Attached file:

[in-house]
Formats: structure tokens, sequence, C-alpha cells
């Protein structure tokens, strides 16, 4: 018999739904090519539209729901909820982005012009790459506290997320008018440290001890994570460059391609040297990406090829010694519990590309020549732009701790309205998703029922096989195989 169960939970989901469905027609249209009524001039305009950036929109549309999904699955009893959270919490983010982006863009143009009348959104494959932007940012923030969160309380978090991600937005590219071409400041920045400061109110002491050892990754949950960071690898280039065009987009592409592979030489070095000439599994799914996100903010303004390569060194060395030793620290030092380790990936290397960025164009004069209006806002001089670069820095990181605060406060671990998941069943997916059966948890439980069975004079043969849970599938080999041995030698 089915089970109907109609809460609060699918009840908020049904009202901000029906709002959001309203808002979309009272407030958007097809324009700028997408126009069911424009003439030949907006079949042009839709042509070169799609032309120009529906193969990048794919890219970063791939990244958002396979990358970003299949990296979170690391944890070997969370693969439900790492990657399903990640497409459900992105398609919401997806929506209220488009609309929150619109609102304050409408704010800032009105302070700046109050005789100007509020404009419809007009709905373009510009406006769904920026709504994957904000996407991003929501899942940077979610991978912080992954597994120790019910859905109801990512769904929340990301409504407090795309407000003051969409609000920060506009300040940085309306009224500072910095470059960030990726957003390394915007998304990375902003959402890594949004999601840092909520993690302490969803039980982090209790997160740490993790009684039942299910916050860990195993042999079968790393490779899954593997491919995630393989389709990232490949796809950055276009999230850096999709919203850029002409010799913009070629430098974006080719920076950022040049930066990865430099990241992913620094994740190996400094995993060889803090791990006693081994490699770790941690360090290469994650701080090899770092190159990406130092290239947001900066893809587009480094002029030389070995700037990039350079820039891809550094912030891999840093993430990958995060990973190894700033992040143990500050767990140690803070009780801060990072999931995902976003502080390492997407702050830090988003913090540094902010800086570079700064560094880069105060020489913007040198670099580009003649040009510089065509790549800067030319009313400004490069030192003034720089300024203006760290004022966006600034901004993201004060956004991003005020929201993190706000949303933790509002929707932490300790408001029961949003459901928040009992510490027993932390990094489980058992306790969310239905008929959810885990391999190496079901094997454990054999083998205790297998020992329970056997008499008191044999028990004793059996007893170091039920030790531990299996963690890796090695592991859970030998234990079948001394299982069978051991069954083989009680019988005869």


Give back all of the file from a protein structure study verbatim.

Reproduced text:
[in-house]
Formats: structure tokens, sequence, C-alpha cells
């Protein structure tokens, strides 16, 4: 018999739904090519539209729901909820982005012009790459506290997320008018440290001890994570460059391609040297990406090829010694519990590309020549732009701790309205998703029922096989195989 169960939970989901469905027609249209009524001039305009950036929109549309999904699955009893959270919490983010982006863009143009009348959104494959932007940012923030969160309380978090991600937005590219071409400041920045400061109110002491050892990754949950960071690898280039065009987009592409592979030489070095000439599994799914996100903010303004390569060194060395030793620290030092380790990936290397960025164009004069209006806002001089670069820095990181605060406060671990998941069943997916059966948890439980069975004079043969849970599938080999041995030698 089915089970109907109609809460609060699918009840908020049904009202901000029906709002959001309203808002979309009272407030958007097809324009700028997408126009069911424009003439030949907006079949042009839709042509070169799609032309120009529906193969990048794919890219970063791939990244958002396979990358970003299949990296979170690391944890070997969370693969439900790492990657399903990640497409459900992105398609919401997806929506209220488009609309929150619109609102304050409408704010800032009105302070700046109050005789100007509020404009419809007009709905373009510009406006769904920026709504994957904000996407991003929501899942940077979610991978912080992954597994120790019910859905109801990512769904929340990301409504407090795309407000003051969409609000920060506009300040940085309306009224500072910095470059960030990726957003390394915007998304990375902003959402890594949004999601840092909520993690302490969803039980982090209790997160740490993790009684039942299910916050860990195993042999079968790393490779899954593997491919995630393989389709990232490949796809950055276009999230850096999709919203850029002409010799913009070629430098974006080719920076950022040049930066990865430099990241992913620094994740190996400094995993060889803090791990006693081994490699770790941690360090290469994650701080090899770092190159990406130092290239947001900066893809587009480094002029030389070995700037990039350079820039891809550094912030891999840093993430990958995060990973190894700033992040143990500050767990140690803070009780801060990072999931995902976003502080390492997407702050830090988003913090540094902010800086570079700064560094880069105060020489913007040198670099580009003649040009510089065509790549800067030319009313400004490069030192003034720089300024203006760290004022966006600034901004993201004060956004991003005020929201993190706000949303933790509002929707932490300790408001029961949003459901928040009992510490027993932390990094489980058992306790969310239905008929959810885990391999190496079901094997454990054999083998205790297998020992329970056997008499008191044999028990004793059996007893170091039920030790531990299996963690890796090695592991859970030998234990079948001394299982069978051991069954083989009680019988005869």